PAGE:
SANTA CLARA, Calif. — Nine companies and three universities have launched a research effort to see if machine learning can solve some of the toughest problems in electronics design. The center is one of many efforts across the industry trying to tap into the emerging technology.
Like many ideas in tech, “it all started in a coffee shop one afternoon,” said Elyse Rosenbaum, director of the Center for Advanced Electronics through Machine Learning (CAEML).
“We were facing common problems. We needed behavioral models that interfaced across electro-migration and circuit domains and didn’t know how to go about getting them, given that colleagues were interested in different applications,” Rosenbaum said in a panel on the topic at the DesignCon event here.
“We knew we would get no funding for one specific problem, so we decided we needed to solve them all, reaching out to other universities to work together to investigate different machine-learning techniques and algorithms that are well suited to use in electronics,” she said.
The work got backing from the National Science Foundation as well as nine companies: Analog Devices, Cadence, Cisco, Hewlett-Packard Enterprise (HPE), IBM, Nvidia, Qualcomm, Samsung, and Xilinx. The center is jointly hosted at the University of Illinois Urbana-Champaign, North Carolina State University (NCSU), and Georgia Tech.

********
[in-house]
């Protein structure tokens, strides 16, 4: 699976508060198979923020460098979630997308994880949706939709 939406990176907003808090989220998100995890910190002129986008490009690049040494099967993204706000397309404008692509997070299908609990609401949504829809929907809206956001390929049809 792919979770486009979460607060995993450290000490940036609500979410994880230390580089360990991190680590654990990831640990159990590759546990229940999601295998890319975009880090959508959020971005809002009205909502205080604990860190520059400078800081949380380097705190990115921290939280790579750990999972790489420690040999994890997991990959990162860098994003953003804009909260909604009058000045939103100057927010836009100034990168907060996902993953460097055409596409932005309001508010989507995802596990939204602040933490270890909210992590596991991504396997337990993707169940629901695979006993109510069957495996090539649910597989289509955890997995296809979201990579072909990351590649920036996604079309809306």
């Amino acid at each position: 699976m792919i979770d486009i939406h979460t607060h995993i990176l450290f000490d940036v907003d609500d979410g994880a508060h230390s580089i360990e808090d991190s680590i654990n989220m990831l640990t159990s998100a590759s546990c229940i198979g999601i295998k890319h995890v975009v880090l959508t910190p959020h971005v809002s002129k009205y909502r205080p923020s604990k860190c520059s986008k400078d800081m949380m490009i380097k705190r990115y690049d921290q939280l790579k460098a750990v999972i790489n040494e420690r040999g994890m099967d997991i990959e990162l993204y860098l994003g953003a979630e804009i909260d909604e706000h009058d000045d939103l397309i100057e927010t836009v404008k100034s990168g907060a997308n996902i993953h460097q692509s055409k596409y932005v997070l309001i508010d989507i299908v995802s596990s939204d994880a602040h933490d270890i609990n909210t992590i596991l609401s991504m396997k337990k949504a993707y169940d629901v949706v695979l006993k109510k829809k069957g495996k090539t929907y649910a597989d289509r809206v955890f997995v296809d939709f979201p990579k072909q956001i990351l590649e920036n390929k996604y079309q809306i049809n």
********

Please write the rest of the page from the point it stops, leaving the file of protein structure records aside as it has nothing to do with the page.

So far, the group has identified interest areas that include high-speed interconnects, power delivery, system-level electrostatic discharge (ESD), IP core reuse, and design rule checking. Rosenbaum’s research team will explore use of recurrent neural nets to model ESD characteristics of circuits so that systems pass qualification tests the first time.
“We would like to model phenomena that we can’t using existing techniques … such as ESD characteristics that depend on a power-delivery network and multicore interactions” in a processor, she said.
One of the hurdles is finding ways to limit neural net predictions to physically valid outputs. Overall, researchers need to carefully construct each step in the machine-learning process from acquiring good training data to selecting candidate models, training them, and validating their results, she said.
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